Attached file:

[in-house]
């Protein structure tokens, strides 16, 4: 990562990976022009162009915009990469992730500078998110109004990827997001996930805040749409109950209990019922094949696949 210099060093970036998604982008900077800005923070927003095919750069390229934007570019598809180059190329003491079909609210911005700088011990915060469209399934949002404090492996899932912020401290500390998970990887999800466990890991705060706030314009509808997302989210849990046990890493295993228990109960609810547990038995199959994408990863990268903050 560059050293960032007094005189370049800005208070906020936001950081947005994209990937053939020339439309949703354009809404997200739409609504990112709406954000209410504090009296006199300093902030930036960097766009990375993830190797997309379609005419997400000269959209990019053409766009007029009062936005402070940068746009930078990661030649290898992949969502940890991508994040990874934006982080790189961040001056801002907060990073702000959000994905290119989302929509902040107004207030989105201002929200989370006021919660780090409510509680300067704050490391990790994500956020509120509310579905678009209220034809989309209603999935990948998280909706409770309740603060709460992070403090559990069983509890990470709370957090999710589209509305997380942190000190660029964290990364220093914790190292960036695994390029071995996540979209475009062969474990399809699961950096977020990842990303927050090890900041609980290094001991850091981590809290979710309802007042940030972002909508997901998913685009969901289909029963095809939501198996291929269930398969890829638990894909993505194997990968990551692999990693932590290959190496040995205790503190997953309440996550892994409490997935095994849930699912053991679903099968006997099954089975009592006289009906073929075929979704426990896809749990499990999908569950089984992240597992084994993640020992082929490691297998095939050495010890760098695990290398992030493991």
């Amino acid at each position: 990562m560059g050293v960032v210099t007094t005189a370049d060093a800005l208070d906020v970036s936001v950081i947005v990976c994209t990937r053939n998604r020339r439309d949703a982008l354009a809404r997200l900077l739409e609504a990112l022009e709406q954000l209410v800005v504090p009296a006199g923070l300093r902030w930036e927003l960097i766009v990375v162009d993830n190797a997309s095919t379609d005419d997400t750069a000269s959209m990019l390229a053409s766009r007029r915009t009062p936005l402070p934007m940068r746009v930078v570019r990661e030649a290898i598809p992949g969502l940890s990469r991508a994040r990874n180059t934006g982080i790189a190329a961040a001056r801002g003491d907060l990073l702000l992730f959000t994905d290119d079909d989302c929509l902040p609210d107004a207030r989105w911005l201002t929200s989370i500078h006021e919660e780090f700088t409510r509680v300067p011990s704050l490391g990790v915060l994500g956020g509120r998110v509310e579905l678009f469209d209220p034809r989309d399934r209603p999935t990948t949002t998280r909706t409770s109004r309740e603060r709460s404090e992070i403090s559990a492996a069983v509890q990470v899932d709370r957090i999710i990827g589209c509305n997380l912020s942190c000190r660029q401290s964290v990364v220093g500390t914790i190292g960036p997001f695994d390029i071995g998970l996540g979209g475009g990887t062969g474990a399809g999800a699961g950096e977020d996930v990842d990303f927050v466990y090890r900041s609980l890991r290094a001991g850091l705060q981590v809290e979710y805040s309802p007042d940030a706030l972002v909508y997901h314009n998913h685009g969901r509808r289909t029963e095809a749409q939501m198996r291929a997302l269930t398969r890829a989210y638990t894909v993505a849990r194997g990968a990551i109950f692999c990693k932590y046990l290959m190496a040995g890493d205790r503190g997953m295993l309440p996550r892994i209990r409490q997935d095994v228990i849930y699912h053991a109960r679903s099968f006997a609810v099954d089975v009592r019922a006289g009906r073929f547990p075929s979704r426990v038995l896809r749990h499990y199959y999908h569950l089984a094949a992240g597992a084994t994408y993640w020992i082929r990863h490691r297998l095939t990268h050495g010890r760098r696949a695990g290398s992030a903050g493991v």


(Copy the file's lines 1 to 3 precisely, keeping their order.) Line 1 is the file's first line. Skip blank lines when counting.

[in-house]
């Protein structure tokens, strides 16, 4: 990562990976022009162009915009990469992730500078998110109004990827997001996930805040749409109950209990019922094949696949 210099060093970036998604982008900077800005923070927003095919750069390229934007570019598809180059190329003491079909609210911005700088011990915060469209399934949002404090492996899932912020401290500390998970990887999800466990890991705060706030314009509808997302989210849990046990890493295993228990109960609810547990038995199959994408990863990268903050 560059050293960032007094005189370049800005208070906020936001950081947005994209990937053939020339439309949703354009809404997200739409609504990112709406954000209410504090009296006199300093902030930036960097766009990375993830190797997309379609005419997400000269959209990019053409766009007029009062936005402070940068746009930078990661030649290898992949969502940890991508994040990874934006982080790189961040001056801002907060990073702000959000994905290119989302929509902040107004207030989105201002929200989370006021919660780090409510509680300067704050490391990790994500956020509120509310579905678009209220034809989309209603999935990948998280909706409770309740603060709460992070403090559990069983509890990470709370957090999710589209509305997380942190000190660029964290990364220093914790190292960036695994390029071995996540979209475009062969474990399809699961950096977020990842990303927050090890900041609980290094001991850091981590809290979710309802007042940030972002909508997901998913685009969901289909029963095809939501198996291929269930398969890829638990894909993505194997990968990551692999990693932590290959190496040995205790503190997953309440996550892994409490997935095994849930699912053991679903099968006997099954089975009592006289009906073929075929979704426990896809749990499990999908569950089984992240597992084994993640020992082929490691297998095939050495010890760098695990290398992030493991």
């Amino acid at each position: 990562m560059g050293v960032v210099t007094t005189a370049d060093a800005l208070d906020v970036s936001v950081i947005v990976c994209t990937r053939n998604r020339r439309d949703a982008l354009a809404r997200l900077l739409e609504a990112l022009e709406q954000l209410v800005v504090p009296a006199g923070l300093r902030w930036e927003l960097i766009v990375v162009d993830n190797a997309s095919t379609d005419d997400t750069a000269s959209m990019l390229a053409s766009r007029r915009t009062p936005l402070p934007m940068r746009v930078v570019r990661e030649a290898i598809p992949g969502l940890s990469r991508a994040r990874n180059t934006g982080i790189a190329a961040a001056r801002g003491d907060l990073l702000l992730f959000t994905d290119d079909d989302c929509l902040p609210d107004a207030r989105w911005l201002t929200s989370i500078h006021e919660e780090f700088t409510r509680v300067p011990s704050l490391g990790v915060l994500g956020g509120r998110v509310e579905l678009f469209d209220p034809r989309d399934r209603p999935t990948t949002t998280r909706t409770s109004r309740e603060r709460s404090e992070i403090s559990a492996a069983v509890q990470v899932d709370r957090i999710i990827g589209c509305n997380l912020s942190c000190r660029q401290s964290v990364v220093g500390t914790i190292g960036p997001f695994d390029i071995g998970l996540g979209g475009g990887t062969g474990a399809g999800a699961g950096e977020d996930v990842d990303f927050v466990y090890r900041s609980l890991r290094a001991g850091l705060q981590v809290e979710y805040s309802p007042d940030a706030l972002v909508y997901h314009n998913h685009g969901r509808r289909t029963e095809a749409q939501m198996r291929a997302l269930t398969r890829a989210y638990t894909v993505a849990r194997g990968a990551i109950f692999c990693k932590y046990l290959m190496a040995g890493d205790r503190g997953m295993l309440p996550r892994i209990r409490q997935d095994v228990i849930y699912h053991a109960r679903s099968f006997a609810v099954d089975v009592r019922a006289g009906r073929f547990p075929s979704r426990v038995l896809r749990h499990y199959y999908h569950l089984a094949a992240g597992a084994t994408y993640w020992i082929r990863h490691r297998l095939t990268h050495g010890r760098r696949a695990g290398s992030a903050g493991v």